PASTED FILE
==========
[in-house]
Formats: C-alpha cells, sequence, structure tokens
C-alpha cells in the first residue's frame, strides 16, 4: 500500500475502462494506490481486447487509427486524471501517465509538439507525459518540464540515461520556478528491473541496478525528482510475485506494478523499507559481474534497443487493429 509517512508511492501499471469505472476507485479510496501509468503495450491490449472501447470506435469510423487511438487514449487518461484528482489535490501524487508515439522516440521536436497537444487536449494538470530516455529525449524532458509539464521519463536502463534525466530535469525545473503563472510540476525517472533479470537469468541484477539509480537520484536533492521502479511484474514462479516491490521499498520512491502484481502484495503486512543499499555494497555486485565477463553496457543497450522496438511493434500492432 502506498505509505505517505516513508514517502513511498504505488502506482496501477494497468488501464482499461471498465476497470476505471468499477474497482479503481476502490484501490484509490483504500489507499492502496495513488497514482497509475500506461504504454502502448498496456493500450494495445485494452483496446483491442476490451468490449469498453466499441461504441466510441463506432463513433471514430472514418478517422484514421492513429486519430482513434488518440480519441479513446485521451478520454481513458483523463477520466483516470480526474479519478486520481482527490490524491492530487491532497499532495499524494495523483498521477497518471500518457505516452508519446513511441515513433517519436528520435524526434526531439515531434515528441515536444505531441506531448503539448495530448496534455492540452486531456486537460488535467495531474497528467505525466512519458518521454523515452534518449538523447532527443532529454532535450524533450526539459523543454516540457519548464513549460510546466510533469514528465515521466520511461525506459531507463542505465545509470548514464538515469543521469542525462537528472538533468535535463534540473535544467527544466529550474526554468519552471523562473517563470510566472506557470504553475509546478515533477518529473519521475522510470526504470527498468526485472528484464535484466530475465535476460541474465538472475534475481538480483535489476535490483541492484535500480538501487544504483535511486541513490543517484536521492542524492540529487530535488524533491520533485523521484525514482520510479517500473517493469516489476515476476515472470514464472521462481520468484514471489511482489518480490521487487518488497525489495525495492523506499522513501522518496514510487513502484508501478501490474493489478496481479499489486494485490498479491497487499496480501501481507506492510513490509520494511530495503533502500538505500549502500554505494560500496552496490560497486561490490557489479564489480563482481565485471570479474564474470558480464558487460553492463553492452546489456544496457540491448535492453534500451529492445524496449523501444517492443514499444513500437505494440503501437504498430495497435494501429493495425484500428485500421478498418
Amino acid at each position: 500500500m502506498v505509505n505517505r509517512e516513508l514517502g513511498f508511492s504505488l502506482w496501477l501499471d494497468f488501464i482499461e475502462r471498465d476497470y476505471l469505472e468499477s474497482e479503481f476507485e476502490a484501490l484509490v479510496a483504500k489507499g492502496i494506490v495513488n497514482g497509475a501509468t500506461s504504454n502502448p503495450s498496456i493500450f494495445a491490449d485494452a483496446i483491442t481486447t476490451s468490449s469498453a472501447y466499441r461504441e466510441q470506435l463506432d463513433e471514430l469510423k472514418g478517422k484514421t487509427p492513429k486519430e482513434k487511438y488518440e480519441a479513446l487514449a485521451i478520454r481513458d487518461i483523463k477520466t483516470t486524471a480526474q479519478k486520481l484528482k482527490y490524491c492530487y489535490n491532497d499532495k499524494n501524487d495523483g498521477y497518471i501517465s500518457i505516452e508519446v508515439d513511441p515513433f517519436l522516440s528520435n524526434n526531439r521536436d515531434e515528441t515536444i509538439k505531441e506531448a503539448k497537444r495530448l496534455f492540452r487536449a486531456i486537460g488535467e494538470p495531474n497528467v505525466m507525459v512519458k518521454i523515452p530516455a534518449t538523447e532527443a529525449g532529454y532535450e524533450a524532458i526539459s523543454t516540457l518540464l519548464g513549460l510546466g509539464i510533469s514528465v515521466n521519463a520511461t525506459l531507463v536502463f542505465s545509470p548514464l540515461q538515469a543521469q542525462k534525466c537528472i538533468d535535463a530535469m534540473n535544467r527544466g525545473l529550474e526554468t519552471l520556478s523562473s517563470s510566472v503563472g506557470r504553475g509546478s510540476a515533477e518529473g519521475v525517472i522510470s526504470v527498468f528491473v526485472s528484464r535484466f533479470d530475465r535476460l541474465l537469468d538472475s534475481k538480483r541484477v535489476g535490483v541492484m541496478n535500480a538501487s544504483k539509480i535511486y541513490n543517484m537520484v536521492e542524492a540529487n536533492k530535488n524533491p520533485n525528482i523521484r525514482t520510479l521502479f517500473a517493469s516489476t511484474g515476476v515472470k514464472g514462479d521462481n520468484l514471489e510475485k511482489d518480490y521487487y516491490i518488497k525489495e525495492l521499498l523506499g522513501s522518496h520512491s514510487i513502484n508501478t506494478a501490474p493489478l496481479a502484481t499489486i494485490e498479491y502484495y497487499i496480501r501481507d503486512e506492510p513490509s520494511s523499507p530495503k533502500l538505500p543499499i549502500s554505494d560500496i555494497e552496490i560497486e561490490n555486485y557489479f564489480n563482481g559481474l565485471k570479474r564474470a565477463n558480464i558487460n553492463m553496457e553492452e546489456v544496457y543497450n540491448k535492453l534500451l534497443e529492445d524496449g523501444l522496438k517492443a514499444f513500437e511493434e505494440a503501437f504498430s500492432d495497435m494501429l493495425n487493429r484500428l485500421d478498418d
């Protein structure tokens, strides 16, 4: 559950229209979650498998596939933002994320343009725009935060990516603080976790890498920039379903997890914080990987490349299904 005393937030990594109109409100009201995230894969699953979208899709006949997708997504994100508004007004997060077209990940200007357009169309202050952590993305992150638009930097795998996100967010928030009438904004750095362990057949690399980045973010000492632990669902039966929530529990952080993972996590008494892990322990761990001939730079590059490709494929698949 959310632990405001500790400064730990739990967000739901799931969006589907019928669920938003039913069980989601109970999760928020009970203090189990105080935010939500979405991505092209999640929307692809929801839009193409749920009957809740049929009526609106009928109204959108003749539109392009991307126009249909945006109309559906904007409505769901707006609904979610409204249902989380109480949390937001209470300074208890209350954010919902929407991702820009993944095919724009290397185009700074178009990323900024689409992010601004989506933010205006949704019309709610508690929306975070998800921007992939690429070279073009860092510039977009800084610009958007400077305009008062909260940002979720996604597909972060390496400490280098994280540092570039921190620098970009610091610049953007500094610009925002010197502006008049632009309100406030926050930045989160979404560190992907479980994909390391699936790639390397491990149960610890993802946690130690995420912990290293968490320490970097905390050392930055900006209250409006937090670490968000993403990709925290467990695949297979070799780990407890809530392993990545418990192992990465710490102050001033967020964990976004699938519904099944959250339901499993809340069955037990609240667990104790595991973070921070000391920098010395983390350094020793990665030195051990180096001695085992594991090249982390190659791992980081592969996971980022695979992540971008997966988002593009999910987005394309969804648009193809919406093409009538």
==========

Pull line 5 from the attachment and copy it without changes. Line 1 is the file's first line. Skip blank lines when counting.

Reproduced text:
């Protein structure tokens, strides 16, 4: 559950229209979650498998596939933002994320343009725009935060990516603080976790890498920039379903997890914080990987490349299904 005393937030990594109109409100009201995230894969699953979208899709006949997708997504994100508004007004997060077209990940200007357009169309202050952590993305992150638009930097795998996100967010928030009438904004750095362990057949690399980045973010000492632990669902039966929530529990952080993972996590008494892990322990761990001939730079590059490709494929698949 959310632990405001500790400064730990739990967000739901799931969006589907019928669920938003039913069980989601109970999760928020009970203090189990105080935010939500979405991505092209999640929307692809929801839009193409749920009957809740049929009526609106009928109204959108003749539109392009991307126009249909945006109309559906904007409505769901707006609904979610409204249902989380109480949390937001209470300074208890209350954010919902929407991702820009993944095919724009290397185009700074178009990323900024689409992010601004989506933010205006949704019309709610508690929306975070998800921007992939690429070279073009860092510039977009800084610009958007400077305009008062909260940002979720996604597909972060390496400490280098994280540092570039921190620098970009610091610049953007500094610009925002010197502006008049632009309100406030926050930045989160979404560190992907479980994909390391699936790639390397491990149960610890993802946690130690995420912990290293968490320490970097905390050392930055900006209250409006937090670490968000993403990709925290467990695949297979070799780990407890809530392993990545418990192992990465710490102050001033967020964990976004699938519904099944959250339901499993809340069955037990609240667990104790595991973070921070000391920098010395983390350094020793990665030195051990180096001695085992594991090249982390190659791992980081592969996971980022695979992540971008997966988002593009999910987005394309969804648009193809919406093409009538």